The economic contribution of the Pilbara continues to grow, delivering Gross Regional Product of $74.8 billion in 2022, PHIC’s Community Industry Forum was told this month. 

In a presentation, Regional Development Australia – Pilbara, Chief Executive Officer Tony Simpson said the 2022 result was up from $57.3 billion in 2021, and $46.6 billion in 2020. 

The Pilbara accounted for 20.6 per cent of Gross State Product, with the value being delivered by 4 per cent of the State’s population. 

He said an investment pipeline of new projects either under consideration or construction of $192.4 billion had the capacity to create around 53,400 jobs. 

The projects include Woodside’s Scarborough and Pluto 2 projects, expansion of existing mines or new mining in the iron ore sector, urea and methanol production, increased activity in critical minerals mining, large scale renewable projects, and multiple hydrogen and ammonia energy projects. 

“The Pilbara is based on iron ore but there is increasing diversification into gold, copper, nickel and aluminium,” Tony said. 

“If you’d said five years ago we would find gold at a level of 135m down and 65km out of Port Hedland you wouldn’t have been believed, but now it’s the case that gold finds get bigger by the day.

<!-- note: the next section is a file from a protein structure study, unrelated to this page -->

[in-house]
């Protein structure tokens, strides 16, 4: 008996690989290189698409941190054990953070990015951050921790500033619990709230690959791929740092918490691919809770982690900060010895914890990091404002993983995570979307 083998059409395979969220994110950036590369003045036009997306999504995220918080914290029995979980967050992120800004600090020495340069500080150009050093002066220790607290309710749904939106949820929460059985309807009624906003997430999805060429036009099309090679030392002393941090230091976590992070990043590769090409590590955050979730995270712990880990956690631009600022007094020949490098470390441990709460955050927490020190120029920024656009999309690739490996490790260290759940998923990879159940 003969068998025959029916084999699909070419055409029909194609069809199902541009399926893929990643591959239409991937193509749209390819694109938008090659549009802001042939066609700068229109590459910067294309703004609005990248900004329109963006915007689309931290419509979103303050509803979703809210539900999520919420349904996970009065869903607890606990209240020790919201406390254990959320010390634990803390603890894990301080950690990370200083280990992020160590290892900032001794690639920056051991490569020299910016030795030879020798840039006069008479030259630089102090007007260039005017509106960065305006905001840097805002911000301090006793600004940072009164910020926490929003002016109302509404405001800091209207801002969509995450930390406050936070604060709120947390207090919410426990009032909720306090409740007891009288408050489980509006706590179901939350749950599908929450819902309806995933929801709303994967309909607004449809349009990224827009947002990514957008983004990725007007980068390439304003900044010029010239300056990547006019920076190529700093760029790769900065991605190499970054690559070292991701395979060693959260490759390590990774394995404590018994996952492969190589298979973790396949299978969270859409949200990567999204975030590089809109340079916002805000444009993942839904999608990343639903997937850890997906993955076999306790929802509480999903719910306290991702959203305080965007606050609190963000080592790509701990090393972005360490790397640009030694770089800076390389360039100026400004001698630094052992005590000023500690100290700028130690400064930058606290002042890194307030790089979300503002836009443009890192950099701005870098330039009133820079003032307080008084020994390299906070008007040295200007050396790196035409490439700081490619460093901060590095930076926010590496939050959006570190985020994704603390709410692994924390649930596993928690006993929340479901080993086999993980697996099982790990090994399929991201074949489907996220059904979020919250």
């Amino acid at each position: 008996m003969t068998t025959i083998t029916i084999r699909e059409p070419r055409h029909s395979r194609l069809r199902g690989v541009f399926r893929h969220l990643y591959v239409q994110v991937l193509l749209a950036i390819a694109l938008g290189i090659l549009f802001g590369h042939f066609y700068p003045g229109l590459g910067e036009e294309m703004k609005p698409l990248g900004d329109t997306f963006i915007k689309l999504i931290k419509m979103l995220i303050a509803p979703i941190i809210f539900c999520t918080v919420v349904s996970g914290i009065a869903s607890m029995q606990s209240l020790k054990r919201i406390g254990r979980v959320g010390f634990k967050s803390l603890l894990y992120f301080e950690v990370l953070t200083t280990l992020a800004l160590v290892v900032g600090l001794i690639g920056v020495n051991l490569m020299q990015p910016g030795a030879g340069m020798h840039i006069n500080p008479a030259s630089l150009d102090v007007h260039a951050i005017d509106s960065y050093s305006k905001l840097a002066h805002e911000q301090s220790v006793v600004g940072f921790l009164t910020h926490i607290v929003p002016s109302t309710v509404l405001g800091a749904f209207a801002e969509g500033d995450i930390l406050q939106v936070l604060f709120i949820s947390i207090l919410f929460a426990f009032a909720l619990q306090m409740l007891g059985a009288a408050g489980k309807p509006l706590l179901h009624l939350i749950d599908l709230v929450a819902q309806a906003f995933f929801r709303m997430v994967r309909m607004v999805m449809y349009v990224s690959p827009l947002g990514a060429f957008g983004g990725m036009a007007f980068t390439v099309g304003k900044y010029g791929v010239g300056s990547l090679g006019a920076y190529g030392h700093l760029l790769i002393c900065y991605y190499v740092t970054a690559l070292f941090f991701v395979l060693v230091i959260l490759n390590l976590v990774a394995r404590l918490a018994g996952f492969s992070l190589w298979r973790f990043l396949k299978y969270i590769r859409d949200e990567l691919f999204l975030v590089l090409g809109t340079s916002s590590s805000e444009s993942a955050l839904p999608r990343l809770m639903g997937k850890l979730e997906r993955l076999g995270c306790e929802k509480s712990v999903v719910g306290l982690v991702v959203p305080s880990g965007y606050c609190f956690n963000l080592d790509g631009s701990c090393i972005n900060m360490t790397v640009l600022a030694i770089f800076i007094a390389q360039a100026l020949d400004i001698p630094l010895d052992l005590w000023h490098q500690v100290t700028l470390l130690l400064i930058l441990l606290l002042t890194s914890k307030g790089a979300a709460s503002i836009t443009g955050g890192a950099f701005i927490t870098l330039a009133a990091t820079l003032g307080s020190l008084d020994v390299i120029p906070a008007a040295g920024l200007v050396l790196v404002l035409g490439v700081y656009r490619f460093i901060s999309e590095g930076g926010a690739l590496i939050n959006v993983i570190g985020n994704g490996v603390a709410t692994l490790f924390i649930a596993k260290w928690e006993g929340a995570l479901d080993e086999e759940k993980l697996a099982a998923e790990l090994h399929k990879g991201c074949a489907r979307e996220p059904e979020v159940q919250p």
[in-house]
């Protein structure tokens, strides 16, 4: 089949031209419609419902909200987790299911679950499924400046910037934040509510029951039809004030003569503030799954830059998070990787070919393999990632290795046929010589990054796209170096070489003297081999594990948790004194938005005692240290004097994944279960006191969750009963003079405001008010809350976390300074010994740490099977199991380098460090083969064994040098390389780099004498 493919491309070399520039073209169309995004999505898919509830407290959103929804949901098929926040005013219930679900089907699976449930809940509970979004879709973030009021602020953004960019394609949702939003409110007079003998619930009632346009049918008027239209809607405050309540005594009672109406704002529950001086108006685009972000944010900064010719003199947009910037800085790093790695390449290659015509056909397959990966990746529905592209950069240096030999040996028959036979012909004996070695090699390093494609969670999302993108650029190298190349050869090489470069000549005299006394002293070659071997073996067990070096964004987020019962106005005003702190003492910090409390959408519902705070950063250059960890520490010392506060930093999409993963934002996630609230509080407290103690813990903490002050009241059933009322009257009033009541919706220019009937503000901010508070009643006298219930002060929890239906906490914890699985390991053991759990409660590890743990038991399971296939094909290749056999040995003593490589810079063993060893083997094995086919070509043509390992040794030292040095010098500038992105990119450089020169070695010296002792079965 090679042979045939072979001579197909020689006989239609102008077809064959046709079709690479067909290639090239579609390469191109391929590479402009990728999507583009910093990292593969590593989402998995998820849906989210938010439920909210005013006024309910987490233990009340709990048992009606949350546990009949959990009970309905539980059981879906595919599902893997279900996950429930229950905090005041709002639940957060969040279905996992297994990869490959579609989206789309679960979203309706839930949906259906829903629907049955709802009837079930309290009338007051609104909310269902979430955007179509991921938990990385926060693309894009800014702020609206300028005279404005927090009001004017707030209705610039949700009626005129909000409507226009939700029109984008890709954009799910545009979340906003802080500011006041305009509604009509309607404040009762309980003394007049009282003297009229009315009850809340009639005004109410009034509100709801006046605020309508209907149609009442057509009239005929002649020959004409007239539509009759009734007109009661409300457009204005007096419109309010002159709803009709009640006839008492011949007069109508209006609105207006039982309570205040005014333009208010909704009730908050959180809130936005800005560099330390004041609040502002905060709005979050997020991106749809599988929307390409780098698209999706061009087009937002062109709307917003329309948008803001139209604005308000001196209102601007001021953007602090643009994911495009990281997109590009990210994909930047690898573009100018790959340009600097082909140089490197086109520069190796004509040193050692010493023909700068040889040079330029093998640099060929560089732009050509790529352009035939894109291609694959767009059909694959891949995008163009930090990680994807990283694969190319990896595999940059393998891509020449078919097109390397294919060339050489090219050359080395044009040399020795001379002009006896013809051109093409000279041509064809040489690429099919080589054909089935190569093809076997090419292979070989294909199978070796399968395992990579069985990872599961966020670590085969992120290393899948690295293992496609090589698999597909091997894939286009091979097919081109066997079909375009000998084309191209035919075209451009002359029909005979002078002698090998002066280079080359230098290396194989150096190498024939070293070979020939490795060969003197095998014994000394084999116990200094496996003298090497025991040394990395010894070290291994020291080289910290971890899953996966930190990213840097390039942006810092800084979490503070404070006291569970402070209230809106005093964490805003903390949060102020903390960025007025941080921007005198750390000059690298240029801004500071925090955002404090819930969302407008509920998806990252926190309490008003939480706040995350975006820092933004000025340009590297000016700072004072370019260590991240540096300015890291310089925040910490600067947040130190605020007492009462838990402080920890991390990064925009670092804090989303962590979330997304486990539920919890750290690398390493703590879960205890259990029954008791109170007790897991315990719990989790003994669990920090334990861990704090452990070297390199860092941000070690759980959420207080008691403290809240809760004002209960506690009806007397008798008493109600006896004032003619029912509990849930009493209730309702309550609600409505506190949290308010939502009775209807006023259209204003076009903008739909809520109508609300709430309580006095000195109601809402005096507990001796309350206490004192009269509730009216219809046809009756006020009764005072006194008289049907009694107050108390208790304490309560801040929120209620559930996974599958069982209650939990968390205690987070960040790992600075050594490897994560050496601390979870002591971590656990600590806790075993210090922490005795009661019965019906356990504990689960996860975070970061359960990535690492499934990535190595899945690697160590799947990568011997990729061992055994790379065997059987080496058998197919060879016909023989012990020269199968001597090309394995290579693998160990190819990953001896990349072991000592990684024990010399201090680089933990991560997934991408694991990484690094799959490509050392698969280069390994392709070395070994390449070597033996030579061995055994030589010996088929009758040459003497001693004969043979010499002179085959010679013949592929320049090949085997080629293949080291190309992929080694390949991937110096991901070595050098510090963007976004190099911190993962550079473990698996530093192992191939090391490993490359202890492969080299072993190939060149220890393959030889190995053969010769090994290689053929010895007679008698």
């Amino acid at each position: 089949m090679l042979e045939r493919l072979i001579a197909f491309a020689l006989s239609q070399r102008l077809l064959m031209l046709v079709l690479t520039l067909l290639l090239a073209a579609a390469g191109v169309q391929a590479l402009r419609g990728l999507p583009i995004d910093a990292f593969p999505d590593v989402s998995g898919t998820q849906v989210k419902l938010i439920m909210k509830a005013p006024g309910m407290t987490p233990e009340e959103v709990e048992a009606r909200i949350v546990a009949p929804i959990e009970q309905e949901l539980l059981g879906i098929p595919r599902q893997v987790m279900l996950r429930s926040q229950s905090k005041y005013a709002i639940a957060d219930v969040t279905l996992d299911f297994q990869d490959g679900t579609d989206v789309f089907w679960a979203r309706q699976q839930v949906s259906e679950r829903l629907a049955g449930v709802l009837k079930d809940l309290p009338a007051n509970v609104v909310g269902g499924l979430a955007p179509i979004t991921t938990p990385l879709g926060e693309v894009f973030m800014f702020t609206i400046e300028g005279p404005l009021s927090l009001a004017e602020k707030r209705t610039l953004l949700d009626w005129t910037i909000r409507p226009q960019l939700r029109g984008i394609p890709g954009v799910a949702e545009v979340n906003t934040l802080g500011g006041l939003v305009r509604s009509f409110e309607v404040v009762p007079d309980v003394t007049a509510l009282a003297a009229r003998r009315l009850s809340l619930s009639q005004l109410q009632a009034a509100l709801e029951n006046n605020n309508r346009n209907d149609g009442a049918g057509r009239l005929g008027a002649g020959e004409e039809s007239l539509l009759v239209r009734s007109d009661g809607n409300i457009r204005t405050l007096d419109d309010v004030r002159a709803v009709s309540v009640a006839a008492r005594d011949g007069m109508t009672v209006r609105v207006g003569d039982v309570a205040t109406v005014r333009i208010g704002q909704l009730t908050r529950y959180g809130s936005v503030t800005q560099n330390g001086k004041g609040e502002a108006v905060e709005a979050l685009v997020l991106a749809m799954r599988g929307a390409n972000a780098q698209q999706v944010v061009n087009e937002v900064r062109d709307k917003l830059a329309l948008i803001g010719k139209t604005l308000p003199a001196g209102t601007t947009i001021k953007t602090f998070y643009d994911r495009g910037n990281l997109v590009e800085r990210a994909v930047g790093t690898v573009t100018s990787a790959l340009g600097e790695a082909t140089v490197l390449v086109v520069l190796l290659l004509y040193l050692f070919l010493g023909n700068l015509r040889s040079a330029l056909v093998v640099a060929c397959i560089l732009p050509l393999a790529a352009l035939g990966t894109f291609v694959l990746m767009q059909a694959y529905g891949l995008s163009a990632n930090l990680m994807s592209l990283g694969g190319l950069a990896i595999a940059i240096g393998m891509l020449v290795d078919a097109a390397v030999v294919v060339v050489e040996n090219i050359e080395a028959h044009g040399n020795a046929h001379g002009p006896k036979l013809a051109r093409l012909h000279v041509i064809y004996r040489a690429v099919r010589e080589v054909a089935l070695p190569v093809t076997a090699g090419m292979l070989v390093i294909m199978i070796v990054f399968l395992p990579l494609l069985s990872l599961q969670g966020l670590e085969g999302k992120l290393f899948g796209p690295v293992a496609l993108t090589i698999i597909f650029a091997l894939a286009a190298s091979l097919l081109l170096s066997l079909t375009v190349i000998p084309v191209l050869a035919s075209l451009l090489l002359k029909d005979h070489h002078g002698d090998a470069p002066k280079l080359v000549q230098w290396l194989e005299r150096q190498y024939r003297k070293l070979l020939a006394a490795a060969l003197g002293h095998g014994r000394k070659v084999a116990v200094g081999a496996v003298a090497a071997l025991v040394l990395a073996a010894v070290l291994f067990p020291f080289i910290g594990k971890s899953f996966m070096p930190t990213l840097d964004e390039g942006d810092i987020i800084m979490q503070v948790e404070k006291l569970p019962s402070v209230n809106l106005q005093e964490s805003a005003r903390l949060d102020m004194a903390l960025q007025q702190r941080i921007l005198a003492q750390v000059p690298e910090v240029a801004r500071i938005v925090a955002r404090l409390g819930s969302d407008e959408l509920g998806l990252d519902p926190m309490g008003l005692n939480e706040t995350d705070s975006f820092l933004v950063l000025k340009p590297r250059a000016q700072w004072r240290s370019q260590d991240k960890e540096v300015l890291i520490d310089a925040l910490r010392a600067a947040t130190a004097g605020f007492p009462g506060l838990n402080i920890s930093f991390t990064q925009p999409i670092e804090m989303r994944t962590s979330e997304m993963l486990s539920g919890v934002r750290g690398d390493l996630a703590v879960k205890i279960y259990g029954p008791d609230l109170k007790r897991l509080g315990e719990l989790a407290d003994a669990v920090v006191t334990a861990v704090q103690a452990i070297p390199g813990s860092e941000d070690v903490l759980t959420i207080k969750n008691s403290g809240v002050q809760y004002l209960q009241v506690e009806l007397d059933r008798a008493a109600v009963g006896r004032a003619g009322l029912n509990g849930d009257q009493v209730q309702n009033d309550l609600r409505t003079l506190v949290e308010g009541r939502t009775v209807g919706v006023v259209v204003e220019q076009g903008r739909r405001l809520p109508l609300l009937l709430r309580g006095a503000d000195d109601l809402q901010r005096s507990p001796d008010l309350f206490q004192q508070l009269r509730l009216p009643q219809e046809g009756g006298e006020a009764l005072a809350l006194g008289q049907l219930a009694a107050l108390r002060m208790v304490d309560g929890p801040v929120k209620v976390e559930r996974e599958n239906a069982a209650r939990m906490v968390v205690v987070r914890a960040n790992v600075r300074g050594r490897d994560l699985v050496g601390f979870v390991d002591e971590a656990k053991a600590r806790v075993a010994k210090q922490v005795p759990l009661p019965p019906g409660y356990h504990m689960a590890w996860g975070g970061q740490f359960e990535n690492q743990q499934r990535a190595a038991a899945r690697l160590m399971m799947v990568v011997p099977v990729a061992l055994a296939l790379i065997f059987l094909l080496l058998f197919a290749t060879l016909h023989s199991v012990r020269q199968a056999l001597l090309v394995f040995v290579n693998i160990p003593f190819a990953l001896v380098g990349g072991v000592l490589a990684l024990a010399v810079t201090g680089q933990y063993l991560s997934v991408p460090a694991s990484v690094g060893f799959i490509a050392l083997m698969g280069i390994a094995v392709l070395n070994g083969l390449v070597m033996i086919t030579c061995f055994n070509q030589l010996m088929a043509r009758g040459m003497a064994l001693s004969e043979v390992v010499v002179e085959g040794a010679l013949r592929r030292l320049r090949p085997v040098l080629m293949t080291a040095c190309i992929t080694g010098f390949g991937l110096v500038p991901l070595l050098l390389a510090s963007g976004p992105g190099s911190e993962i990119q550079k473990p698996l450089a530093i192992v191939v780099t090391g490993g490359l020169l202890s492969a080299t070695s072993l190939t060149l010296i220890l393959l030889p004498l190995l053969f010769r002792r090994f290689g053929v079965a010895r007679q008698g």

“The other sector that has really come along is critical minerals and rare earths.” 

With abundant solar and wind resources, the region was also well placed for renewable energy to service the emerging hydrogen industry and to assist companies seeking to decarbonise their operations. 

“We burn 4.1 billion litres of diesel a year in the Pilbara. Victoria, with 6.5 million people, burns 3.9 billion litres,” he said. 

“The push now is bigger than ever to move away from fossil fuels.” 

A reduction in CO2 emissions was one of the benefits of developing maritime freight service between Asia and Port Hedland. 

“Since 2019 we were looking at how we could get sea containers into Port Hedland and Dampier. We kicked off the process with mining industry and in 2022 up to 12,000 containers were moved, which accounts for about three percent of the total inbound freight market,” Tony said. 

“Modelling has shown that the direct maritime freight service has resulted in an increase to the Pilbara’s Gross Regional Product of more than $100 million. 

“It has delivered a reduction in import freight times of more than 70 per cent, a reduction in import freight costs of up to 50 per cent, and a reduction in CO2 emission of about 35,000 tonnes a year compared to previous supply routes.” 

He said work was being done to explain the value to small businesses if they shared sea container space from the Asian market direct to Port Hedland. 

 “There is a cost involved, around $700 more to get it into Port Hedland than it does to Fremantle because it is a smaller ship, but the goods don’t have to then be trucked 1500km from Fremantle to Port Hedland,” he said. 

The Pilbara Development Commission was now looking at the potential for air freight services.